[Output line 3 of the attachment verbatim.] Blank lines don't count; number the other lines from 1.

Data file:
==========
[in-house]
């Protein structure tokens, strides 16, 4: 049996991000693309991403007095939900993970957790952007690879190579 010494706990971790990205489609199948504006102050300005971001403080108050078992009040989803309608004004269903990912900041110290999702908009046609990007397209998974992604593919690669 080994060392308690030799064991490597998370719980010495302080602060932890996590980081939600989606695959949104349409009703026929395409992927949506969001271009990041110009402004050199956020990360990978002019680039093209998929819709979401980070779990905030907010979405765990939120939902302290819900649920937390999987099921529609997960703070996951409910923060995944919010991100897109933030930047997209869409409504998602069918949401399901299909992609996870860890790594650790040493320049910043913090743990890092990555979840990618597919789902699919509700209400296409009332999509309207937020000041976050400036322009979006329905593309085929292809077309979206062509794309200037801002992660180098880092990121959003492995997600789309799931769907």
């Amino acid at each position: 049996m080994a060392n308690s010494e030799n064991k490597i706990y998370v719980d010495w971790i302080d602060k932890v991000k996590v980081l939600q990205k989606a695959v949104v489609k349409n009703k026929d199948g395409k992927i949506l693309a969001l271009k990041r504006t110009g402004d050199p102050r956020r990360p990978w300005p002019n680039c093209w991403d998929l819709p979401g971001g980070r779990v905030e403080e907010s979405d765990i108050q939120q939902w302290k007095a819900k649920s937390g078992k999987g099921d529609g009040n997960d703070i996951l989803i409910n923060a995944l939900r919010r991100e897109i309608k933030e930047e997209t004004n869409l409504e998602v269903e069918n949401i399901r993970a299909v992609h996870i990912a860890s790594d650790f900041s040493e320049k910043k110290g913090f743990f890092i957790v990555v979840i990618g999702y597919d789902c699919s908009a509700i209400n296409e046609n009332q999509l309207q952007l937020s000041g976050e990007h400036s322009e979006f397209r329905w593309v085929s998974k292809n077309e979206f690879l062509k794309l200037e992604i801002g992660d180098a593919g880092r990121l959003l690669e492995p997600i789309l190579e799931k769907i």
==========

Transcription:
């Amino acid at each position: 049996m080994a060392n308690s010494e030799n064991k490597i706990y998370v719980d010495w971790i302080d602060k932890v991000k996590v980081l939600q990205k989606a695959v949104v489609k349409n009703k026929d199948g395409k992927i949506l693309a969001l271009k990041r504006t110009g402004d050199p102050r956020r990360p990978w300005p002019n680039c093209w991403d998929l819709p979401g971001g980070r779990v905030e403080e907010s979405d765990i108050q939120q939902w302290k007095a819900k649920s937390g078992k999987g099921d529609g009040n997960d703070i996951l989803i409910n923060a995944l939900r919010r991100e897109i309608k933030e930047e997209t004004n869409l409504e998602v269903e069918n949401i399901r993970a299909v992609h996870i990912a860890s790594d650790f900041s040493e320049k910043k110290g913090f743990f890092i957790v990555v979840i990618g999702y597919d789902c699919s908009a509700i209400n296409e046609n009332q999509l309207q952007l937020s000041g976050e990007h400036s322009e979006f397209r329905w593309v085929s998974k292809n077309e979206f690879l062509k794309l200037e992604i801002g992660d180098a593919g880092r990121l959003l690669e492995p997600i789309l190579e799931k769907i």